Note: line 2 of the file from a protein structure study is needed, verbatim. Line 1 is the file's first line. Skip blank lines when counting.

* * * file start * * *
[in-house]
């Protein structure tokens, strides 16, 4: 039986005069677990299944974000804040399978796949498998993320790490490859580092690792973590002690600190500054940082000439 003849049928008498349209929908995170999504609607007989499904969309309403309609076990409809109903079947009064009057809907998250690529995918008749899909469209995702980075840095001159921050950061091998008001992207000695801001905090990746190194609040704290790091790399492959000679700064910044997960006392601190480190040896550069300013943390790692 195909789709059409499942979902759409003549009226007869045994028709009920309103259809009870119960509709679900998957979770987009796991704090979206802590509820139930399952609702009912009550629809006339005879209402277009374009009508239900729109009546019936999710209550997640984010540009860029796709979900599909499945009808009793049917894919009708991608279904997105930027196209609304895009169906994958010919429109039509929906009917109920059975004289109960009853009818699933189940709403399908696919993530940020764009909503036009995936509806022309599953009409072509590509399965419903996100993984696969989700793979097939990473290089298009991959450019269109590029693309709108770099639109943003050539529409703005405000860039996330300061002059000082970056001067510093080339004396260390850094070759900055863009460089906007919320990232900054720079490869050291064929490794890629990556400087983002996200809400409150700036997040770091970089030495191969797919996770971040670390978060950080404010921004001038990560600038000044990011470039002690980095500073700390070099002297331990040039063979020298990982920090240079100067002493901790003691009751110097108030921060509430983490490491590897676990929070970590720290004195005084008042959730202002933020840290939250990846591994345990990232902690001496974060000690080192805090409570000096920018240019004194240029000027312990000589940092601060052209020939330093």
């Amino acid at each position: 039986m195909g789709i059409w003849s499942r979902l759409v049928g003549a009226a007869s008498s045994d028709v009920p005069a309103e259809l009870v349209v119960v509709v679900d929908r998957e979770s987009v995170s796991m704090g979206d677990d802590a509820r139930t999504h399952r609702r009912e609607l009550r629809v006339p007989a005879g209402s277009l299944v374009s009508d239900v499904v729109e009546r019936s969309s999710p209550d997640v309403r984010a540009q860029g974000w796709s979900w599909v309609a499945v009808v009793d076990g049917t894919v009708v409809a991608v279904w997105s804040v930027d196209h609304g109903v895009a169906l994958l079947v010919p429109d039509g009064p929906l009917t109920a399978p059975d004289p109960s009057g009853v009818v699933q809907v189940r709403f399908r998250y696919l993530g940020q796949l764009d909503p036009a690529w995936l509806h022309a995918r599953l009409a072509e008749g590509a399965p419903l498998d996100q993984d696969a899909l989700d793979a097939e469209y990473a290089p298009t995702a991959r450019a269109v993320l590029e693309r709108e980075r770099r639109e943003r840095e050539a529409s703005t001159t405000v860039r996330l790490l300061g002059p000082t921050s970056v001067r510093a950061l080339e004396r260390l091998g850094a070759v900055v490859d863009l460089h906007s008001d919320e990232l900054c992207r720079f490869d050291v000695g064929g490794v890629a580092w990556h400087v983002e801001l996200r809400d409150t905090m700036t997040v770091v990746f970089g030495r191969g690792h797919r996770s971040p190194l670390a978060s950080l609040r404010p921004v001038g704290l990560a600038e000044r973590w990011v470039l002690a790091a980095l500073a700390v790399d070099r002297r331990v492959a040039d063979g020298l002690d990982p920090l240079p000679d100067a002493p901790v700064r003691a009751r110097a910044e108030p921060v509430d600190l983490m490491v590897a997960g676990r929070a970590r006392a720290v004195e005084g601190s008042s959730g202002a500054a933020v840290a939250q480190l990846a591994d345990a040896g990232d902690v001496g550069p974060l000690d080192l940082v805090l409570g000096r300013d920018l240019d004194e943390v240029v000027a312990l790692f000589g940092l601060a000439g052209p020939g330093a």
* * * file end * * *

């Protein structure tokens, strides 16, 4: 039986005069677990299944974000804040399978796949498998993320790490490859580092690792973590002690600190500054940082000439 003849049928008498349209929908995170999504609607007989499904969309309403309609076990409809109903079947009064009057809907998250690529995918008749899909469209995702980075840095001159921050950061091998008001992207000695801001905090990746190194609040704290790091790399492959000679700064910044997960006392601190480190040896550069300013943390790692 195909789709059409499942979902759409003549009226007869045994028709009920309103259809009870119960509709679900998957979770987009796991704090979206802590509820139930399952609702009912009550629809006339005879209402277009374009009508239900729109009546019936999710209550997640984010540009860029796709979900599909499945009808009793049917894919009708991608279904997105930027196209609304895009169906994958010919429109039509929906009917109920059975004289109960009853009818699933189940709403399908696919993530940020764009909503036009995936509806022309599953009409072509590509399965419903996100993984696969989700793979097939990473290089298009991959450019269109590029693309709108770099639109943003050539529409703005405000860039996330300061002059000082970056001067510093080339004396260390850094070759900055863009460089906007919320990232900054720079490869050291064929490794890629990556400087983002996200809400409150700036997040770091970089030495191969797919996770971040670390978060950080404010921004001038990560600038000044990011470039002690980095500073700390070099002297331990040039063979020298990982920090240079100067002493901790003691009751110097108030921060509430983490490491590897676990929070970590720290004195005084008042959730202002933020840290939250990846591994345990990232902690001496974060000690080192805090409570000096920018240019004194240029000027312990000589940092601060052209020939330093």